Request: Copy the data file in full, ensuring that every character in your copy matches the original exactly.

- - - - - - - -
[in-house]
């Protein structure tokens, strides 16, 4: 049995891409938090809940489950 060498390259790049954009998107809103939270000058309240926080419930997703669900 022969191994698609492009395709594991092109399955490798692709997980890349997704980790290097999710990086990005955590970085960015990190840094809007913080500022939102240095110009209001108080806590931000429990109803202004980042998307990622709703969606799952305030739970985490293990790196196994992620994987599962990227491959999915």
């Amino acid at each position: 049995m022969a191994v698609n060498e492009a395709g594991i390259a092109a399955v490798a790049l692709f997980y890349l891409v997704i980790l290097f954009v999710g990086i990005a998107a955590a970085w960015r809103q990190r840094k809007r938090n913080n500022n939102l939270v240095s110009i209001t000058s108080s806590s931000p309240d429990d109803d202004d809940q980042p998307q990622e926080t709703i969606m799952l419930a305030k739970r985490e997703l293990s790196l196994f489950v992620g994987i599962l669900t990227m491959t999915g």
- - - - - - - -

[in-house]
């Protein structure tokens, strides 16, 4: 049995891409938090809940489950 060498390259790049954009998107809103939270000058309240926080419930997703669900 022969191994698609492009395709594991092109399955490798692709997980890349997704980790290097999710990086990005955590970085960015990190840094809007913080500022939102240095110009209001108080806590931000429990109803202004980042998307990622709703969606799952305030739970985490293990790196196994992620994987599962990227491959999915």
């Amino acid at each position: 049995m022969a191994v698609n060498e492009a395709g594991i390259a092109a399955v490798a790049l692709f997980y890349l891409v997704i980790l290097f954009v999710g990086i990005a998107a955590a970085w960015r809103q990190r840094k809007r938090n913080n500022n939102l939270v240095s110009i209001t000058s108080s806590s931000p309240d429990d109803d202004d809940q980042p998307q990622e926080t709703i969606m799952l419930a305030k739970r985490e997703l293990s790196l196994f489950v992620g994987i599962l669900t990227m491959t999915g």